Black hole and the Wolf–Rayet star, spiral galaxy NGC 300 (artist’s impression) - for more details click here. © ESO/L. Calçada.
By Brian Greene
Professor of Physics, Columbia University
What is a black hole?
Black holes are one of nature's most extreme creations. They are regions of space endowed with such a powerful gravitational pull that anything which ventures too close, including light itself, is unable to escape. The possibility of such objects was contemplated as far back as the 18th century, but the modern study of black holes was initiated by Einstein's insights into the gravitational force, embodied in his General Theory of Relativity.
What does it take to create a black hole?
As stars burn up their nuclear fuel, they may collapse under their own weight—creating black holes. To create one out of the Sun, you’d need to squeeze the Sun to less than 2 miles across; for the earth, you’d need to squeeze it to half an inch across!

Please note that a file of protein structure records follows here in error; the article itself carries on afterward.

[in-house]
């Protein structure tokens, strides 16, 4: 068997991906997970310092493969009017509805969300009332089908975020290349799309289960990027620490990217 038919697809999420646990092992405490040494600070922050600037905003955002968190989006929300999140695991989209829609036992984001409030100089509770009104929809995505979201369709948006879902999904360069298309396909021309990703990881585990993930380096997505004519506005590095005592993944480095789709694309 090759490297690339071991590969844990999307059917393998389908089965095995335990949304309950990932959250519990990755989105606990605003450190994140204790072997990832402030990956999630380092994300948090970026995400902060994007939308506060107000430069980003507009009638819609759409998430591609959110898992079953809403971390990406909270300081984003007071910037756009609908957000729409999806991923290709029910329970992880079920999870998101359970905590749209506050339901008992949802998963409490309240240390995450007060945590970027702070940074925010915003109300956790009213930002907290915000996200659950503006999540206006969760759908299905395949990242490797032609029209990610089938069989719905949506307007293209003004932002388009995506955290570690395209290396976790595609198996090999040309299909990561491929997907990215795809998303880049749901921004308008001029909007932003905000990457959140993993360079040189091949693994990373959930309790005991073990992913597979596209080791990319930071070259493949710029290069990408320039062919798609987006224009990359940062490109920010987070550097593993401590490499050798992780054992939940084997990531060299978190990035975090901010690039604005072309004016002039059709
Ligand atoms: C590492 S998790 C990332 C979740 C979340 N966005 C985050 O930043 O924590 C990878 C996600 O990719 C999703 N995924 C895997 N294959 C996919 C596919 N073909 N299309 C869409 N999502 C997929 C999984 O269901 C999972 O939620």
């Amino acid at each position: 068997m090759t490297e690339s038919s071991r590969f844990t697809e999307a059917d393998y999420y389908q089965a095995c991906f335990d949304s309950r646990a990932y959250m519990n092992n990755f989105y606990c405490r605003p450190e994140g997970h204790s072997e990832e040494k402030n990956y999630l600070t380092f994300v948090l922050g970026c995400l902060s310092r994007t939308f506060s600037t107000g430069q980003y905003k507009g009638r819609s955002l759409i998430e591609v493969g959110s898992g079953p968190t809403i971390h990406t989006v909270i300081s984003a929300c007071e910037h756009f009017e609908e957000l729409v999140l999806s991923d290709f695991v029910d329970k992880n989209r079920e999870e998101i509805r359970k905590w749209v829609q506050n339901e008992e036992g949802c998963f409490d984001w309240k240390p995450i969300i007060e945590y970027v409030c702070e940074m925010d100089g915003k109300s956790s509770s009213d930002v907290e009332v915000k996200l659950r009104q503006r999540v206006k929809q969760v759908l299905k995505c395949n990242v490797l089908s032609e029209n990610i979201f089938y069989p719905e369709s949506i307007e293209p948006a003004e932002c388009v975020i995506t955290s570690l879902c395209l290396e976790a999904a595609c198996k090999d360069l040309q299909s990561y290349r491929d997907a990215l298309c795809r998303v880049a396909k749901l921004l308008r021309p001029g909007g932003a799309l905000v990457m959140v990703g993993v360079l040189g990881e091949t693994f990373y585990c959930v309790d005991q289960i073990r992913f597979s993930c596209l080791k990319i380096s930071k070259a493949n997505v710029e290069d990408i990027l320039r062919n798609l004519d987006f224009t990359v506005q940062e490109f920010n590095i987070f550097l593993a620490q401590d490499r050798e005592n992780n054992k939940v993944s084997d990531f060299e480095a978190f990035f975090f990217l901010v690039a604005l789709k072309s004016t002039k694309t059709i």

How do we now know they exist?
Because they’re black, you can’t generally see black holes directly, but their existence can be affirmed based on how they affect their surroundings. For instance, as hot gas streams toward a black hole, it can shoot out x-ray radiation, some of which may be observable here on Earth.
What do you think is the most interesting thing about black holes?
Black holes dramatically warp and curve space and time in their vicinity. Near the edge of a black hole—near what we call its horizon—time passes ever more slowly compared to how it elapses far from the black hole. And, in a manner we are still trying to figure out, time may come to an end at the central point of a black hole. When we understand this later point fully, I believe our understanding of the cosmos will take a profound leap forward.